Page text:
I’ll be honest– waking up everyday, I am hit with a feeling of helplessness. The things I’ve been looking forward to for months– concerts, vacations, my summer job– all have become a source of sadness as each and every one became cancelled. And yes, I am completely aware that these “hindrances” that I’ve listed may seem like shallow, first-world problems, but everyone deserves a right to their feelings.

However, as with everything, I always push to look on the positive side of any situation. Although the current state of the world is worrisome, exhausting, and simply scary, there are still things we can do to help our mental states. If you’re sick of everyone being overly optimistic in times like these, then feel free to hop off. I am not saying everything is going to be okay and disregarding all of the damage being done to practically every aspect of life. However, I also am not going to sit here and let it get the best of me.

So, if you’re having trouble finding ways to alleviate some of your anxieties, here are few things that I’ve personally done at home that are helping me to stay as sane as one can while in quarantine.

A Word On Optimism And How Bad Days Make Things Better

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Because the glass isn’t half-empty, you’re just more hydrated now.

Darling Darla (Obviously not pictured on the beautiful 60 degree day.)

It is the middle of January in New England, yet it was a balmy 60 degrees the other day. Although this is a sure sign of climate change, I took advantage of the warming Earth and went walking with my dogs.

It was when I was walking my big lug of a Bernese Mountain Dog, Darla, that I seemed to have a moment with myself. I suddenly had felt the urge to stop in the middle of the road and close my eyes. I’m not sure if it was the sun beaming onto my face or the wind’s warm gusts, but in that moment, everything felt at peace.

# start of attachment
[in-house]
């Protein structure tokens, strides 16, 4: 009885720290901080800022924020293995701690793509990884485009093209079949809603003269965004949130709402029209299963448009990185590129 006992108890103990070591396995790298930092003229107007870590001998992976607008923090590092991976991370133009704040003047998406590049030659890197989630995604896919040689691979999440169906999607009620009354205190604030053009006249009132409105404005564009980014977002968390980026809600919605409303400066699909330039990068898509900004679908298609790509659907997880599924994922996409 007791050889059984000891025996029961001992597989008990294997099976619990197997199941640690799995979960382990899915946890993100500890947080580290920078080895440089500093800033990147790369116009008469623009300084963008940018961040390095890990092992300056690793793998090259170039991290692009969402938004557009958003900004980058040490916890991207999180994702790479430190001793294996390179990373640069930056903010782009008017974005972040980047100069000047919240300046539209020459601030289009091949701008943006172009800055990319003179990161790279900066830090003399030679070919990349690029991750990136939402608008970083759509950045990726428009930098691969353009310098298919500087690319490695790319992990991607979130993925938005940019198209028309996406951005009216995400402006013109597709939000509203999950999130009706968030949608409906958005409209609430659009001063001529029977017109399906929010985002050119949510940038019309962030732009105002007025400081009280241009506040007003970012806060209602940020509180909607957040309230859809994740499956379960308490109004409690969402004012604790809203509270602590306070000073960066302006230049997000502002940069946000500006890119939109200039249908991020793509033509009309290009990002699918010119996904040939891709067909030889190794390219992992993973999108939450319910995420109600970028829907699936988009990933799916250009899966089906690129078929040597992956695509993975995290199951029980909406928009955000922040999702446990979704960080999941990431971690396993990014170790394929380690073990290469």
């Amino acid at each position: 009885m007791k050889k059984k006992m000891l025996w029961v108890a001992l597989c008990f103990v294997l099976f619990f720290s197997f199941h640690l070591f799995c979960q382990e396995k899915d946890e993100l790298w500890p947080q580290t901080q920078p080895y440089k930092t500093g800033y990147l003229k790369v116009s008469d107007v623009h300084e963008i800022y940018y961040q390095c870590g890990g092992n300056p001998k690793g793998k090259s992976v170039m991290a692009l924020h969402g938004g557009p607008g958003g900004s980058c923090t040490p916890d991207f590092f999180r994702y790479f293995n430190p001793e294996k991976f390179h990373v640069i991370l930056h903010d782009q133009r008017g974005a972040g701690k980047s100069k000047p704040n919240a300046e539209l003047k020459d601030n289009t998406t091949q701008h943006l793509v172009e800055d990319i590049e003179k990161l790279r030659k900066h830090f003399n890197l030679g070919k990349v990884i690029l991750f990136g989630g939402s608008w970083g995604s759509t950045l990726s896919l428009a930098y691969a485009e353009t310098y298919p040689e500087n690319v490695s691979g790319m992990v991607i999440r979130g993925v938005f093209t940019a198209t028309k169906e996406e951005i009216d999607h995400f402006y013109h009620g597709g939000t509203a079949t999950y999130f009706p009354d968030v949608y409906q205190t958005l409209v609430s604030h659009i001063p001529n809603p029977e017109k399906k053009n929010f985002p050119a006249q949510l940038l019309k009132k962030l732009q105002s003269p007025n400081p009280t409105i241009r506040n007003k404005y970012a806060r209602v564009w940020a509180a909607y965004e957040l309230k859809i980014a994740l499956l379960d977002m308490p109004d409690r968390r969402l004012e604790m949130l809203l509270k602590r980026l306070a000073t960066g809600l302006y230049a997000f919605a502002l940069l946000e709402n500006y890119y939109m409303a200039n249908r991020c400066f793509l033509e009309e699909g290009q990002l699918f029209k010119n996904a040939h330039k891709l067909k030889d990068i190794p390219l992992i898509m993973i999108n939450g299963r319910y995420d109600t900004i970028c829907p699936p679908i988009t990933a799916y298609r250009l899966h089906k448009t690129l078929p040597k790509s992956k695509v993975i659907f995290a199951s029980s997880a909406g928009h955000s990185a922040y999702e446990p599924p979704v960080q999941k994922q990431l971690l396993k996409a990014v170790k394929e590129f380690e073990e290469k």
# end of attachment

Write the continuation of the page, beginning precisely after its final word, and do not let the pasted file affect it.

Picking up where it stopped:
Realities Of Relationships (And Why Optimism Is So Important)

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Some street chalk-art that I came across in Boston 🙂

This summer, my boyfriend and I got lost driving through Canada. And, I mean lost. No cell service, no maps, and very little knowledge of the French language.

This may sound like an opportunity for adventure, an opportunity to just throw our heads back and have a spontaneously care-free drive until we somehow stumbled upon our destination.

But, that’s just not how life works (at least mine, anyway).

The Reality Of Going Back To School

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Transitions are tough. Whether you’re going into your second year of high school, your first year of college, or even your fifth year of college, the transition from summer break to the fall semester is justifiably difficult.

Some people do have an easier time with adjusting than others, but I, on the other hand, am just awful at change. I like having all of my ducks in a row and knowing what step is coming next. However, when you’re starting brand new classes with new classmates and new professors, you can’t exactly align your ducks ahead of time.

Now, there are plenty of ways to prepare for the transition back into school that truly do make the adjustment period go by a bit more smoothly, but… I still get overly stressed about it.